Red States Form Coalition To Counteract Biden’s Mandates

A powerful new legislation has been passed in at least five states which aims to counteract the economic effects on Americans fired for refusing to get vaccinated.

The legislation boosts unemployment insurance for workers who lose their jobs as a result of being unvaccinated and several more states are considering rolling out similar protections.

Arkansas, Florida, Iowa, Kansas, and Tennessee have extended unemployment benefits for workers fired due to COVID-19 vaccine mandates.

Lawmakers in Wyoming, Wisconsin, and Missouri are considering similar worker protections in a Republican-led effort to fight back against President Joe Biden’s tyrannical vaccine mandates, which cover millions of private workers and federal contractors.

Of the states that have boosted unemployment insurance for unvaccinated workers, only Kansas is run by a split government with a Democratic governor and GOP-controlled legislature. The rest of the states are under full GOP control at the state level.

Biden’s vaccine orders have sparked widespread and intense pushback from elected officials and private businesses. One of Biden’s orders mandates that companies with at least 100 employees either vaccinate or regularly test workers for COVID-19. Any worker who refuses the vaccine or tests must be fired or the business will be fined a minimum of roughly $14,000 per infraction, according to the mandate.

These mandates are part of the Democrats’ plans to intimidate the unvaccinated in a desperate attempt to force more Americans to get vaccinated.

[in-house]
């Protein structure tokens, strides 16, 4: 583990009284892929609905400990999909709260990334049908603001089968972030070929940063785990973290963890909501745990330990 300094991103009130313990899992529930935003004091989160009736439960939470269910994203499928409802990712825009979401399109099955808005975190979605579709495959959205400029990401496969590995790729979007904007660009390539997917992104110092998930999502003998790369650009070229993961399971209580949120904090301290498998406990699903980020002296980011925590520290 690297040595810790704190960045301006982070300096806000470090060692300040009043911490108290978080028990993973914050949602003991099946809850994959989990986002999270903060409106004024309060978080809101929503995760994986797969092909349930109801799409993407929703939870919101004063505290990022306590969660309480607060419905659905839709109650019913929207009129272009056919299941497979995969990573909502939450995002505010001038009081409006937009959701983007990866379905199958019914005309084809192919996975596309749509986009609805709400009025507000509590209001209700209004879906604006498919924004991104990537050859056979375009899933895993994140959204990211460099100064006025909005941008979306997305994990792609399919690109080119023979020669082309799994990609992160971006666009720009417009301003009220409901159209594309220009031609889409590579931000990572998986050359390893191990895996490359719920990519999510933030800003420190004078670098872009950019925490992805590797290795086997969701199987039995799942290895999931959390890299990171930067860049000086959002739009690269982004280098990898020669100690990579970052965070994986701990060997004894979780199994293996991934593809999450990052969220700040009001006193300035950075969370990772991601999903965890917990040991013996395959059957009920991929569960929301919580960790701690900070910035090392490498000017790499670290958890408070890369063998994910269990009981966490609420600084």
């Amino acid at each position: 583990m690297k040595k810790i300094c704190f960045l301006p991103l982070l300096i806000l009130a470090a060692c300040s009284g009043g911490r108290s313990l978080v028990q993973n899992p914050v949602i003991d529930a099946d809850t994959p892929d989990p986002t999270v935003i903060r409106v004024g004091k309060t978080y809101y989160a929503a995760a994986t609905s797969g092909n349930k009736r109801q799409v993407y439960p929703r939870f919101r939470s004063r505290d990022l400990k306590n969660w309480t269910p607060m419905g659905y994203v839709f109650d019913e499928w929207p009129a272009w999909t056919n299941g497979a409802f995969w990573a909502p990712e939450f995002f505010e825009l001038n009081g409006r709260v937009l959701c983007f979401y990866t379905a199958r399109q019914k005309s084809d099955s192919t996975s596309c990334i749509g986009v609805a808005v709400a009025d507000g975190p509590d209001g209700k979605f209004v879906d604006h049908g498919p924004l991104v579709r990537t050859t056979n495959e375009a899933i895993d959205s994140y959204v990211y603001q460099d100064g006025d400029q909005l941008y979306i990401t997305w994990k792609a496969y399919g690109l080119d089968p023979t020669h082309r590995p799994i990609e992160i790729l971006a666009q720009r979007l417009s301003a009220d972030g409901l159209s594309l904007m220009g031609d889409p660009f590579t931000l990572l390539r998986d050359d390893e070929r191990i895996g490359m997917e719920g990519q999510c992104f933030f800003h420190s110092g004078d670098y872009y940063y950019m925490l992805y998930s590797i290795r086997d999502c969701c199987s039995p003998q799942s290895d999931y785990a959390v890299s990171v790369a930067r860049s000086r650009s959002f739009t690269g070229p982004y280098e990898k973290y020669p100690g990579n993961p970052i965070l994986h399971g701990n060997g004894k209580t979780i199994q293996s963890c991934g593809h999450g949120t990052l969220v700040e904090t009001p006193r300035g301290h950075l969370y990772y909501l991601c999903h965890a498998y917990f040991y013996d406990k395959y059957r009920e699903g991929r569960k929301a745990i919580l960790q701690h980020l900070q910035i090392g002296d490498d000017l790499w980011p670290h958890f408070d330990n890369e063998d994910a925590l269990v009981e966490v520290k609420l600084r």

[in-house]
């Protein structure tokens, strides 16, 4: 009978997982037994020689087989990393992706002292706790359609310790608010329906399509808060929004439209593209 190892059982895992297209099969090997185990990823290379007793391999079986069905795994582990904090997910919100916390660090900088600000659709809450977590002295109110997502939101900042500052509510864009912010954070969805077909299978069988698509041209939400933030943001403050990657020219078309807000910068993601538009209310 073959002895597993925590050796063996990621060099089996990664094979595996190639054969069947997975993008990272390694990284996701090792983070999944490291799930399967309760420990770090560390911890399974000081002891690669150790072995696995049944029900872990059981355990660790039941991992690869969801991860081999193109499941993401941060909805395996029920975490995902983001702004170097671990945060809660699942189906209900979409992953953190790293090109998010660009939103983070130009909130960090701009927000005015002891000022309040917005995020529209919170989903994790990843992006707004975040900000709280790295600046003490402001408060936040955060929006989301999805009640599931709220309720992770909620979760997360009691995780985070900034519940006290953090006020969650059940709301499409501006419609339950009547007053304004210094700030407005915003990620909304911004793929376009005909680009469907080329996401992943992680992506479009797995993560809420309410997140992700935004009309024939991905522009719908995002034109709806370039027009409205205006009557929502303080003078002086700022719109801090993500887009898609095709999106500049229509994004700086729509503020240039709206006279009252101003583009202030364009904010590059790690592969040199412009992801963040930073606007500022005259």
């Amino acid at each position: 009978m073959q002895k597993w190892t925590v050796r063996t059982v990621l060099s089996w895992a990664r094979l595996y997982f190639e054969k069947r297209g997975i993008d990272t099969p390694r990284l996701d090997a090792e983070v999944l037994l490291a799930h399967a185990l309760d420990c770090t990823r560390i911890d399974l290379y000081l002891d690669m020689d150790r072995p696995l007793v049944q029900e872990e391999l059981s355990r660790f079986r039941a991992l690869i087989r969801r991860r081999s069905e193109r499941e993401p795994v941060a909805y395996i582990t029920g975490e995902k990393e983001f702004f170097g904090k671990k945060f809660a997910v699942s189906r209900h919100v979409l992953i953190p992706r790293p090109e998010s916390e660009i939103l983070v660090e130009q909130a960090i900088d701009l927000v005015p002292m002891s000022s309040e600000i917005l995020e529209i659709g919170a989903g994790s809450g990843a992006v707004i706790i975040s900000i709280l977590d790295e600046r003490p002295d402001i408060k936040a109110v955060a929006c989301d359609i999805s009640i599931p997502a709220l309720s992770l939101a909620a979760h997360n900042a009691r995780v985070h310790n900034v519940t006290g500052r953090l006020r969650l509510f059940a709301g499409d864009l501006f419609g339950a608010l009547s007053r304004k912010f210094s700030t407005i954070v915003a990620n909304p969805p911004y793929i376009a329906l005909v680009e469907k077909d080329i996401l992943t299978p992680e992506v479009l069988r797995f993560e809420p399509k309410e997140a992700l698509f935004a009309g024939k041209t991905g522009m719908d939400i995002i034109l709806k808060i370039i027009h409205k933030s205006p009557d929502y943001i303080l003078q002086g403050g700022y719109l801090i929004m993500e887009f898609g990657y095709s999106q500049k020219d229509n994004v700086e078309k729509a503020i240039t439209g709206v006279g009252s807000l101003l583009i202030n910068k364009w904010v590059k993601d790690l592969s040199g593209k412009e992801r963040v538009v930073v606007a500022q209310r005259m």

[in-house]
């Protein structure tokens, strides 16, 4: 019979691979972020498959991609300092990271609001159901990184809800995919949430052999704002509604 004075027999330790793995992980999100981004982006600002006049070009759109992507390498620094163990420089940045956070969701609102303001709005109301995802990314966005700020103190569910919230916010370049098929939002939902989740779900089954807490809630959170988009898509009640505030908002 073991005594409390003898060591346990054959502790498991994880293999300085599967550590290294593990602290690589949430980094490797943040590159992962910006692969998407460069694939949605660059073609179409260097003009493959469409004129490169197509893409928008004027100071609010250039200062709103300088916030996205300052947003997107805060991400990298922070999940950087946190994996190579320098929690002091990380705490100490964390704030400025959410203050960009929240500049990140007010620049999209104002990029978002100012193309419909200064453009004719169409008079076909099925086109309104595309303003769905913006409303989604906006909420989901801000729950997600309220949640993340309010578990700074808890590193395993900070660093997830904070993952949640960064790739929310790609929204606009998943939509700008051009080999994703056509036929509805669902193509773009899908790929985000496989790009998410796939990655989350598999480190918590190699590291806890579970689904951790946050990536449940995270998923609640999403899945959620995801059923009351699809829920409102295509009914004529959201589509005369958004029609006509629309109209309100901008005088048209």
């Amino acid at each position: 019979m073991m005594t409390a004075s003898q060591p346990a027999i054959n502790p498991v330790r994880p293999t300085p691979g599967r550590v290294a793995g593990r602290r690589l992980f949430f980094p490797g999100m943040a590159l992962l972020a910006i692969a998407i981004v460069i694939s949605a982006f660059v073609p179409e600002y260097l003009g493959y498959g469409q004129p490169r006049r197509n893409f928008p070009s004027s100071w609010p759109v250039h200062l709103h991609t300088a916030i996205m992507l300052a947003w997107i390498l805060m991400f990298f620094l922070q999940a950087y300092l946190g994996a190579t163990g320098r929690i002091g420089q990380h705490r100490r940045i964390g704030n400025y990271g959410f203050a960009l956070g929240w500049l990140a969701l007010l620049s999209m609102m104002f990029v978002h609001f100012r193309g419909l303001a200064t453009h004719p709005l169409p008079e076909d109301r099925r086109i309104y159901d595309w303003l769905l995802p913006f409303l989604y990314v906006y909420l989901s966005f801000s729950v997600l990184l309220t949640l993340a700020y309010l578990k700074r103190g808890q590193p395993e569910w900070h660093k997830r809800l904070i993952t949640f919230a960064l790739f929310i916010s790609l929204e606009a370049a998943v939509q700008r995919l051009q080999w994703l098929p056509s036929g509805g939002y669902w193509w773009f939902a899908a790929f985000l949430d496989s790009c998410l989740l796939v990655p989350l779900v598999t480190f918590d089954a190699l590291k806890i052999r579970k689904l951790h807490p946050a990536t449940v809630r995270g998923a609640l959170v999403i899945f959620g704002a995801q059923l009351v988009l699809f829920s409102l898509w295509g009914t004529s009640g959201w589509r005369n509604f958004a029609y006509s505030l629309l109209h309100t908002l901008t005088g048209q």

But the intimidation doesn’t end there, Biden has recently gotten more aggressive in rhetoric used against the unvaccinated, saying last week that unvaccinated Americans will be responsible for ushering in a “winter of severe illness and death” and will soon “overwhelm” hospitals.

“I want to send a direct message to the American people: Due to the steps we’ve taken, Omicron has not yet spread as fast as it would have otherwise done,” Biden told reporters after a COVID-19 briefing at the White House.

“But it’s here now and it’s spreading and it’s gonna increase,” the president added.

“We are looking at a winter of severe illness and death for the unvaccinated — for themselves, their families, and the hospitals they’ll soon overwhelm. But there’s good news: If you’re vaccinated and you have your booster shot, you’re protected from severe illness and death,” Biden said.

Needless to say, the efforts taken by red states to push back on Biden’s constant attacking of the unvaccinated are rather necessary, and the impacts of Biden’s mandates are being felt in other areas as well as staffing shortages in hospitals pop up all over the nation.

In the last few months, thousands of health care workers across the country have been terminated over refusing to comply with the vaccine mandates, leaving health care providers in the lurch with staffing shortages while bracing for more patients amid an expected winter surge of COVID-19 cases.

Biden has been forced to deploy the national guard into action to fill the voids he and his mandates created.

“We’re mobilizing an additional 1,000 military doctors and nurses and medics to help staff hospitals,” Biden said Monday during the COVID-⁠19 Response Team’s regular call with the National Governors Association.

“FEMA is deploying hundreds of ambulances and EMS crews to transport patients. We’ve already deployed emergency response teams in Colorado, Michigan, Minnesota, Vermont, New Hampshire, and New Mexico. We’re ready to provide more hospital beds as well.”

Some states have been impacted more than others, such as New York, which in the four months following the announcement of a vaccine mandate for health care by former Gov. Andrew Cuomo, has seen 31,858 health care workers terminated across nursing homes, hospitals and other health providers.

Nurses who still have jobs in the state have been sounding the alarm on the staffing shortages for months, and are bracing for it to only get worse.

“We have a massive nursing shortage,” Eric Smith, the statewide field director for the New York State Nurses Association, told the New York Daily News last month. “We have a vacuum in the double and triple digits all across the New York area.”

Author: Jason Coleman